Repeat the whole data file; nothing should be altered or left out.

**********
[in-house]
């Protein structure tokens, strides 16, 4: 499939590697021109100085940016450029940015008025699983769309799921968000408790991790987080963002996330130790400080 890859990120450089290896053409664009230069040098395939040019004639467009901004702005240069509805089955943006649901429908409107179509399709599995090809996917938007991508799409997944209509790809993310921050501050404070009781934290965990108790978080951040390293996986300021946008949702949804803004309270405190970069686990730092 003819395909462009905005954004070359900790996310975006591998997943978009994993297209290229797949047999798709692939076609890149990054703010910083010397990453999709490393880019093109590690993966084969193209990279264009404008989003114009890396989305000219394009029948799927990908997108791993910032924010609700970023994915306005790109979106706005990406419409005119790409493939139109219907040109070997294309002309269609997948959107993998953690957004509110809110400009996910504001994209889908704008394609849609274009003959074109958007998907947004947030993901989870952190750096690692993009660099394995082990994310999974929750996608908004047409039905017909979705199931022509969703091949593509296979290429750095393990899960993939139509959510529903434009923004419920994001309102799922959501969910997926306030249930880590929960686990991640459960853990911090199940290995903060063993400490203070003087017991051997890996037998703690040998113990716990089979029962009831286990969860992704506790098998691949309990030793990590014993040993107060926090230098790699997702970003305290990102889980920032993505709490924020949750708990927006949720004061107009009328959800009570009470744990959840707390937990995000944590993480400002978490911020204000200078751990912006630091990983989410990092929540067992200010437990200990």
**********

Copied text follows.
[in-house]
């Protein structure tokens, strides 16, 4: 499939590697021109100085940016450029940015008025699983769309799921968000408790991790987080963002996330130790400080 890859990120450089290896053409664009230069040098395939040019004639467009901004702005240069509805089955943006649901429908409107179509399709599995090809996917938007991508799409997944209509790809993310921050501050404070009781934290965990108790978080951040390293996986300021946008949702949804803004309270405190970069686990730092 003819395909462009905005954004070359900790996310975006591998997943978009994993297209290229797949047999798709692939076609890149990054703010910083010397990453999709490393880019093109590690993966084969193209990279264009404008989003114009890396989305000219394009029948799927990908997108791993910032924010609700970023994915306005790109979106706005990406419409005119790409493939139109219907040109070997294309002309269609997948959107993998953690957004509110809110400009996910504001994209889908704008394609849609274009003959074109958007998907947004947030993901989870952190750096690692993009660099394995082990994310999974929750996608908004047409039905017909979705199931022509969703091949593509296979290429750095393990899960993939139509959510529903434009923004419920994001309102799922959501969910997926306030249930880590929960686990991640459960853990911090199940290995903060063993400490203070003087017991051997890996037998703690040998113990716990089979029962009831286990969860992704506790098998691949309990030793990590014993040993107060926090230098790699997702970003305290990102889980920032993505709490924020949750708990927006949720004061107009009328959800009570009470744990959840707390937990995000944590993480400002978490911020204000200078751990912006630091990983989410990092929540067992200010437990200990």